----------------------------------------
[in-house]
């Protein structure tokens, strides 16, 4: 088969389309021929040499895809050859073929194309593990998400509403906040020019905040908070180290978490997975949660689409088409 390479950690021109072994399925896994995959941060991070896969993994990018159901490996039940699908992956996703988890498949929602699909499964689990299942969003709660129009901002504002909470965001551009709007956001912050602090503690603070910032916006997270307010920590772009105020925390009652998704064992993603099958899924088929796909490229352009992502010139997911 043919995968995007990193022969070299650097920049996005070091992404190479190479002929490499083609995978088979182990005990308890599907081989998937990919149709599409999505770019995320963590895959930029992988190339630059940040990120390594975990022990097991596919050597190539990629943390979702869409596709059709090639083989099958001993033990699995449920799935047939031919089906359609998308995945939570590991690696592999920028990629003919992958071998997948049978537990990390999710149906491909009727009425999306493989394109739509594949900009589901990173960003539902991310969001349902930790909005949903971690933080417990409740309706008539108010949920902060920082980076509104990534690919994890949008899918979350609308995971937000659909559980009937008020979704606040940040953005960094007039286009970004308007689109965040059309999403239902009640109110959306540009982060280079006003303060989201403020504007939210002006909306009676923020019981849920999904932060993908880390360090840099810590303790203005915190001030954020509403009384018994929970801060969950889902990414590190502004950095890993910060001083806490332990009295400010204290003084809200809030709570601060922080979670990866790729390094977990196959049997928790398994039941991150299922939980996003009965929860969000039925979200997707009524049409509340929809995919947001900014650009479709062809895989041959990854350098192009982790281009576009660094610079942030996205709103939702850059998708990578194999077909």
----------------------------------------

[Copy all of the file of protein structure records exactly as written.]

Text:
[in-house]
């Protein structure tokens, strides 16, 4: 088969389309021929040499895809050859073929194309593990998400509403906040020019905040908070180290978490997975949660689409088409 390479950690021109072994399925896994995959941060991070896969993994990018159901490996039940699908992956996703988890498949929602699909499964689990299942969003709660129009901002504002909470965001551009709007956001912050602090503690603070910032916006997270307010920590772009105020925390009652998704064992993603099958899924088929796909490229352009992502010139997911 043919995968995007990193022969070299650097920049996005070091992404190479190479002929490499083609995978088979182990005990308890599907081989998937990919149709599409999505770019995320963590895959930029992988190339630059940040990120390594975990022990097991596919050597190539990629943390979702869409596709059709090639083989099958001993033990699995449920799935047939031919089906359609998308995945939570590991690696592999920028990629003919992958071998997948049978537990990390999710149906491909009727009425999306493989394109739509594949900009589901990173960003539902991310969001349902930790909005949903971690933080417990409740309706008539108010949920902060920082980076509104990534690919994890949008899918979350609308995971937000659909559980009937008020979704606040940040953005960094007039286009970004308007689109965040059309999403239902009640109110959306540009982060280079006003303060989201403020504007939210002006909306009676923020019981849920999904932060993908880390360090840099810590303790203005915190001030954020509403009384018994929970801060969950889902990414590190502004950095890993910060001083806490332990009295400010204290003084809200809030709570601060922080979670990866790729390094977990196959049997928790398994039941991150299922939980996003009965929860969000039925979200997707009524049409509340929809995919947001900014650009479709062809895989041959990854350098192009982790281009576009660094610079942030996205709103939702850059998708990578194999077909």